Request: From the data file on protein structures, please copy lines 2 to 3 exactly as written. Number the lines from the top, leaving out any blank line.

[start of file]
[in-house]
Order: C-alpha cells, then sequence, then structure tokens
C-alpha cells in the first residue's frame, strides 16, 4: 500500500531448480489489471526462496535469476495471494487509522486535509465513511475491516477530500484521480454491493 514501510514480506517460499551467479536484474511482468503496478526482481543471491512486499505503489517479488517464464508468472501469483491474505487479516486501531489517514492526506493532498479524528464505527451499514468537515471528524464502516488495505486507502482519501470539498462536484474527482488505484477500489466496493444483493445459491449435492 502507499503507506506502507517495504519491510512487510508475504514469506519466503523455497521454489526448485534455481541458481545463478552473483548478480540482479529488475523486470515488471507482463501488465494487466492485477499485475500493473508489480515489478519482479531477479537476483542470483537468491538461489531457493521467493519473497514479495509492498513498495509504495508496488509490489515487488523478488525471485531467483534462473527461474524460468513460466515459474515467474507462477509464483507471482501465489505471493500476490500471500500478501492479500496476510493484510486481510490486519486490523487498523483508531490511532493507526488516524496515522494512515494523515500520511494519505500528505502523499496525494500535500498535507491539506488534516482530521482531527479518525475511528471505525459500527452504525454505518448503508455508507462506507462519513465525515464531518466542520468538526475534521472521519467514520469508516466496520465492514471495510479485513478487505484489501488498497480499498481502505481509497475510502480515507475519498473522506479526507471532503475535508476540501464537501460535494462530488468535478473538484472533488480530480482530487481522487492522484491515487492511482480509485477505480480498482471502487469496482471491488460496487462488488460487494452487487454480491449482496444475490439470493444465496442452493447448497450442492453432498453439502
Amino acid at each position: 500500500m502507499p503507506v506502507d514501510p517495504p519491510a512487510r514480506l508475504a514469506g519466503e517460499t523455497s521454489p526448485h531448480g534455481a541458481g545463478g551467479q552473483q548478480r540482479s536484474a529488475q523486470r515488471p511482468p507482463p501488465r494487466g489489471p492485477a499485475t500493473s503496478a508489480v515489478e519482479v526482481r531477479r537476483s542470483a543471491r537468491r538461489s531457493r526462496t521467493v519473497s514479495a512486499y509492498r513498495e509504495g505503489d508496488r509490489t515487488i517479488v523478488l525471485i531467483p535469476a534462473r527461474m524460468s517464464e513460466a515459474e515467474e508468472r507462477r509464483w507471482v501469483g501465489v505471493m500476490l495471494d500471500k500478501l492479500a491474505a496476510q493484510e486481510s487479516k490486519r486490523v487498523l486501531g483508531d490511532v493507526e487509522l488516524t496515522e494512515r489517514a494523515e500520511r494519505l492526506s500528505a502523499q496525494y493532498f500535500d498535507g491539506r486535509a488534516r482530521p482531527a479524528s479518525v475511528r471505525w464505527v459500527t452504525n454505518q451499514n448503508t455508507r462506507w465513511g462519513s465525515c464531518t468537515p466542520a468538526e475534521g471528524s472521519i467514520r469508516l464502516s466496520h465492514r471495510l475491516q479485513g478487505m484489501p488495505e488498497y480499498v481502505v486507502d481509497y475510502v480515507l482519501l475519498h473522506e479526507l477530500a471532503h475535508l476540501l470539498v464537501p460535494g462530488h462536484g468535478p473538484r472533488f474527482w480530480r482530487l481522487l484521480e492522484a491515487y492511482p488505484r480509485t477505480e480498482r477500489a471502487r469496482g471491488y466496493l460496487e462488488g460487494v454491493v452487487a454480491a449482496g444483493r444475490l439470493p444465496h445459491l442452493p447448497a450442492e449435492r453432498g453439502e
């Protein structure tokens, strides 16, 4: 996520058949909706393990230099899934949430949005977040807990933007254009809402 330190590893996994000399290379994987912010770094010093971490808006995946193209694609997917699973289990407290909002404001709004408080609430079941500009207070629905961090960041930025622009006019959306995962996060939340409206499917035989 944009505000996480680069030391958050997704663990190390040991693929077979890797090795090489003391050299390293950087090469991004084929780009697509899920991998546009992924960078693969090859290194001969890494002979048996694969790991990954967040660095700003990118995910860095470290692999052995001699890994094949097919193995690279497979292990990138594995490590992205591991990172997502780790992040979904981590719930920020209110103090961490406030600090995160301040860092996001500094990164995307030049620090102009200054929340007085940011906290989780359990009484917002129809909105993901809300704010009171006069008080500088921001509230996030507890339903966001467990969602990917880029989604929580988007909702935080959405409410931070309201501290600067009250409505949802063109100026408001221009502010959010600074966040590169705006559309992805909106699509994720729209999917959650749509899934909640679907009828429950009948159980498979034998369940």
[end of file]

Order: C-alpha cells, then sequence, then structure tokens
C-alpha cells in the first residue's frame, strides 16, 4: 500500500531448480489489471526462496535469476495471494487509522486535509465513511475491516477530500484521480454491493 514501510514480506517460499551467479536484474511482468503496478526482481543471491512486499505503489517479488517464464508468472501469483491474505487479516486501531489517514492526506493532498479524528464505527451499514468537515471528524464502516488495505486507502482519501470539498462536484474527482488505484477500489466496493444483493445459491449435492 502507499503507506506502507517495504519491510512487510508475504514469506519466503523455497521454489526448485534455481541458481545463478552473483548478480540482479529488475523486470515488471507482463501488465494487466492485477499485475500493473508489480515489478519482479531477479537476483542470483537468491538461489531457493521467493519473497514479495509492498513498495509504495508496488509490489515487488523478488525471485531467483534462473527461474524460468513460466515459474515467474507462477509464483507471482501465489505471493500476490500471500500478501492479500496476510493484510486481510490486519486490523487498523483508531490511532493507526488516524496515522494512515494523515500520511494519505500528505502523499496525494500535500498535507491539506488534516482530521482531527479518525475511528471505525459500527452504525454505518448503508455508507462506507462519513465525515464531518466542520468538526475534521472521519467514520469508516466496520465492514471495510479485513478487505484489501488498497480499498481502505481509497475510502480515507475519498473522506479526507471532503475535508476540501464537501460535494462530488468535478473538484472533488480530480482530487481522487492522484491515487492511482480509485477505480480498482471502487469496482471491488460496487462488488460487494452487487454480491449482496444475490439470493444465496442452493447448497450442492453432498453439502